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20 Jan

No Joke: Humor as a Powerful Engagement Tool

What if you could add just one item to your meeting tool kit and…boost learning, attention, trust, energy, adaptability, memory, collaboration, optimism, circulation, and lifespan; lessen fear, stress and resistance to change; and help build safer, more inclusive communities? You’d hold in your hot little hands the Swiss army knife of meeting tools, wouldn’t you? But what could possibly do all that? Humor, my friend. Humor. Think I’m joking? Ask the researchers. Ask successful meeting planners who make a habit of incorporating humor into their events. Or just read on. “Humor” in this context refers to thoughtful, strategic content that engages audiences on an emotional level and makes them laugh because it surprises and delights—in relevant, contextual ways. It’s not on par with comedic joke-telling, which is pure entertainment with no take-away value. Indeed, the capacity of well-placed humor to improve meetings is no laughing matter. For starters, “Emotion drives attention and attention drives learning,” found Robert Sylwester, Emeritus Professor of Education at the University of Oregon. Further, according to the nonprofit Information Age Education (IAE), humor increases memory and long-term retrieval, and can capture the attention of people who are easily bored and inattentive. It helps us be more…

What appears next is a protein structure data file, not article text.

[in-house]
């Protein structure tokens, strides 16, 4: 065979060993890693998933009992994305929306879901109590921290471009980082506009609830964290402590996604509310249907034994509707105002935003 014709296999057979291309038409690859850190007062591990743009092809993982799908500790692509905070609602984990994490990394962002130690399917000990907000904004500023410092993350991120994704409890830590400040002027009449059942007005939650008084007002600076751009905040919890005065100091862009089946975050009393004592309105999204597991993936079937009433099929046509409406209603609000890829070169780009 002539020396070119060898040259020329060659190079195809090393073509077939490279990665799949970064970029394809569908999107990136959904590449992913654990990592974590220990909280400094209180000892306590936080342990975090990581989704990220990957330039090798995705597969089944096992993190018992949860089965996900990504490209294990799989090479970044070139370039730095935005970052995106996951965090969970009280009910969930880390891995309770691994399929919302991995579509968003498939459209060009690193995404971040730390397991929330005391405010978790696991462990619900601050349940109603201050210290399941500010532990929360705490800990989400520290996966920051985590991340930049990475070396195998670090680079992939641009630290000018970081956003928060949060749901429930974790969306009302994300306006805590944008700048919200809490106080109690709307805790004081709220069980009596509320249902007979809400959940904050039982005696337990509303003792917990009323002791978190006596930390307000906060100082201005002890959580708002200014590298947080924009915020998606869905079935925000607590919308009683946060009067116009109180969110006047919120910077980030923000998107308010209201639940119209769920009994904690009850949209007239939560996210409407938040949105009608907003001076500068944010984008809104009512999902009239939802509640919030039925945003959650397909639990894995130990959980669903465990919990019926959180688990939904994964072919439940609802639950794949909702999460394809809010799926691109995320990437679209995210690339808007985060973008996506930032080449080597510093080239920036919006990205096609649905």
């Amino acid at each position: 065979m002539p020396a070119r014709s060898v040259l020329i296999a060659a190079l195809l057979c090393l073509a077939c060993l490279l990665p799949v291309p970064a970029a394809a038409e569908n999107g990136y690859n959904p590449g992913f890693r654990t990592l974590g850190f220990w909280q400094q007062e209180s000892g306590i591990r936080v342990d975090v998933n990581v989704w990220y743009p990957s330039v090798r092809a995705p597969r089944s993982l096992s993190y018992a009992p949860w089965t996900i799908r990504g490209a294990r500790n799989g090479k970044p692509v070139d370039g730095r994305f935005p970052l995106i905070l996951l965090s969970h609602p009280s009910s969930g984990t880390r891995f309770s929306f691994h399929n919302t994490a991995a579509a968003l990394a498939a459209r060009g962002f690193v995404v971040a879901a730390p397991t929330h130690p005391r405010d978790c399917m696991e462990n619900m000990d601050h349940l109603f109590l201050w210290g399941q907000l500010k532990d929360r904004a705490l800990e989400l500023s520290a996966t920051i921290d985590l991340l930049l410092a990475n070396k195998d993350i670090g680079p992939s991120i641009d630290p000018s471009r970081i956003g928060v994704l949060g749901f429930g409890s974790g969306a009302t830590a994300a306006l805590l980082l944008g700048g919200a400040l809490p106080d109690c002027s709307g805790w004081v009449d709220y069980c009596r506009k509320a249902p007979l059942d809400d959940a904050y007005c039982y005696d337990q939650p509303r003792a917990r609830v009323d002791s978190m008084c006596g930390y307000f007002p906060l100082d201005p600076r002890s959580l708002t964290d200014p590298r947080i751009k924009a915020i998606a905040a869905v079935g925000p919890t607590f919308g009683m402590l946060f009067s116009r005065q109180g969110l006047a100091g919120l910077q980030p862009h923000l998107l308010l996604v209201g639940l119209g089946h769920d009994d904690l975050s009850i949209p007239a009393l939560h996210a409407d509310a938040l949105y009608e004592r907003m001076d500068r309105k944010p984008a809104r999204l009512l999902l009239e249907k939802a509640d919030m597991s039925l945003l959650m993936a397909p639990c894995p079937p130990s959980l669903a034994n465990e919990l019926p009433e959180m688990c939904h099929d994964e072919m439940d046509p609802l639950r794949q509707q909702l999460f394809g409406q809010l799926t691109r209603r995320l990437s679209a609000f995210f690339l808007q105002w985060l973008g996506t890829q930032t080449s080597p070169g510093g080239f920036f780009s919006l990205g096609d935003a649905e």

13 Jan

4 brain-boosting tips for your next meeting

Guest Blog by Yvonne Szikla, founder of Events with a Purpose What’s the best way to harness all that brain power that shows up at your next meeting?  The folks over at Brain Research Advance Innovative Neurotechnologies (BRAIN) are trying to unravel this mystery, thanks to a $46 million federal grant. How we think, learn and remember provide the basics for optimizing brain power and maximizing a successful meeting. Brain-friendly meetings enhance learning by incorporating ergonomic principles from lighting (warm white light is best), to proper acoustics to comfortable chairs. 4 brain-boosting tips for your next meeting: Keep it simple The human brain has a limited amount of processing power.  Studies have shown that the average person can pay attention for approximately 20 minutes before starting to fade.  Something as simple as having participants stand and shake hands with each other allows the brain to take a break while increasing circulation and blood flow to the brain. Keep it Real Reconstructive learning allows participants to reconstruct, repeat, and recognize what they just heard – one of the best ways to learn something new. Keep it Brief Brain experts recommend a break after 1.5 hours of work to keep participants focused….

09 Jan

You CAN hear me now